At this point, the Emergency Repair Disk dialog box will appear and prompt you to insert a blank floppy disk. This dialog box also contains a check box asking if you want to back up the Registry to the Repair directory. Because the Registry is usually too large to fit on a floppy, it's a good idea to select this option. Doing so places a copy of the Registry in the Repair directory so that you can restore it should you have Registry problems.

Now, click the OK button to begin copying the necessary files to the disk and backing up the Registry. When the process completes, you'll see a dialog box asking you to label the disk with the date. Please remember that any time you make configuration changes to the machine or changes to the security policy (including adding or removing users), you need to update the disk by using the process that I described above.

Using the emergency repair disk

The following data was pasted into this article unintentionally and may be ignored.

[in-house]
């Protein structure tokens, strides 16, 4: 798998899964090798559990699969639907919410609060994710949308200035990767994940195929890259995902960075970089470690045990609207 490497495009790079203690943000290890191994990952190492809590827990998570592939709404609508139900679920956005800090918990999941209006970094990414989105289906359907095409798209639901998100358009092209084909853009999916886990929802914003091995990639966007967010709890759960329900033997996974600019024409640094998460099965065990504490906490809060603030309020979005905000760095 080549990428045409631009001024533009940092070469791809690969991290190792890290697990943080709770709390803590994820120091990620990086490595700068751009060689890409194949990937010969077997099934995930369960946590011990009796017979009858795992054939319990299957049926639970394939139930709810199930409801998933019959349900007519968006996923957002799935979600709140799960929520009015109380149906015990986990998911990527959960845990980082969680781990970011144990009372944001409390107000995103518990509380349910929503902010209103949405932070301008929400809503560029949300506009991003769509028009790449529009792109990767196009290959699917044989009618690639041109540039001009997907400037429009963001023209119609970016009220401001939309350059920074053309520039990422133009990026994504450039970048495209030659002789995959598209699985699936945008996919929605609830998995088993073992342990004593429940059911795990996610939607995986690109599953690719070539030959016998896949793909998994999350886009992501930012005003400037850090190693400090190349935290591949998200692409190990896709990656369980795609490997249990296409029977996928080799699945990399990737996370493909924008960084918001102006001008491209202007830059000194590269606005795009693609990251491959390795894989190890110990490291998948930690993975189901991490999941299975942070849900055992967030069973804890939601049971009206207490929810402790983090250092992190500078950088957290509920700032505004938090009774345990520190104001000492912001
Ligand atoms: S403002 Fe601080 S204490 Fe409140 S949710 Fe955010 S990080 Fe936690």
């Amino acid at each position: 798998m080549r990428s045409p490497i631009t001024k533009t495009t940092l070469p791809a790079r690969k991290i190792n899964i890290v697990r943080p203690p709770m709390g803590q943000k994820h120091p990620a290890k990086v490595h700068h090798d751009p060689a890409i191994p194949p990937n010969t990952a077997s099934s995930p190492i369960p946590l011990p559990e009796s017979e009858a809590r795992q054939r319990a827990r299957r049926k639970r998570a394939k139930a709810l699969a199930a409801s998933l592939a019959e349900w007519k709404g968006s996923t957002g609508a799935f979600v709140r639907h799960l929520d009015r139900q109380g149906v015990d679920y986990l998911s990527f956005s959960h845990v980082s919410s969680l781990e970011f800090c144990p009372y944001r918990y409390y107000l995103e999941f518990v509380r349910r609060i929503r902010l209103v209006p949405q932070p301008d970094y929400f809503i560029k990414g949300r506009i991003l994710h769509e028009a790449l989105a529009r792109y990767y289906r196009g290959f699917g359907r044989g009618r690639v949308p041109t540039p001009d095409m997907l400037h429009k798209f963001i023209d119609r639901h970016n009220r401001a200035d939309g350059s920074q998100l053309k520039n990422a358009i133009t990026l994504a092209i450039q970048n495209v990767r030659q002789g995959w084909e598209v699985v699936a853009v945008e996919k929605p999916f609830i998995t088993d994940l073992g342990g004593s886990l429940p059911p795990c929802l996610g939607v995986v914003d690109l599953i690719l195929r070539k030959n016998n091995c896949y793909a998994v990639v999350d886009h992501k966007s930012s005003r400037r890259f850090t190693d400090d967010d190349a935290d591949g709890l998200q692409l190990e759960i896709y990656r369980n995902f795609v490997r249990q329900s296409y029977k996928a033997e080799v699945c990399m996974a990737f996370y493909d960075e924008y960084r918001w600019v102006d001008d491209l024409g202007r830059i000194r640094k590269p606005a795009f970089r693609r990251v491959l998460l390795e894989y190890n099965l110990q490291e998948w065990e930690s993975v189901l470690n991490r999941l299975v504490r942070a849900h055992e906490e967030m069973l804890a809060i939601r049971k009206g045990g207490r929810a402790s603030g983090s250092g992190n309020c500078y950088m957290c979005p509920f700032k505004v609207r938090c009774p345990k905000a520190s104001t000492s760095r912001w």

If your computer doesn't boot correctly, you can attempt to restore the emergency repair disk that you created earlier. To do so, boot your PC off the Windows 2000 CD-ROM if possible. If your PC can't boot from the CD, boot from Setup disk 1. As Setup launches, you'll be asked if you want to begin installing Windows 2000. Press [Enter] to continue. Next, Setup will ask you if you want to continue installing Windows 2000 or repair an existing installation. Press the R key to start repairing the damaged installation. When you do, you'll be prompted as to whether you want to repair your system using the Recovery Console or the emergency repair process. Press R to use the emergency repair process. At this point, you'll be asked whether you want to use a manual or a fast repair process.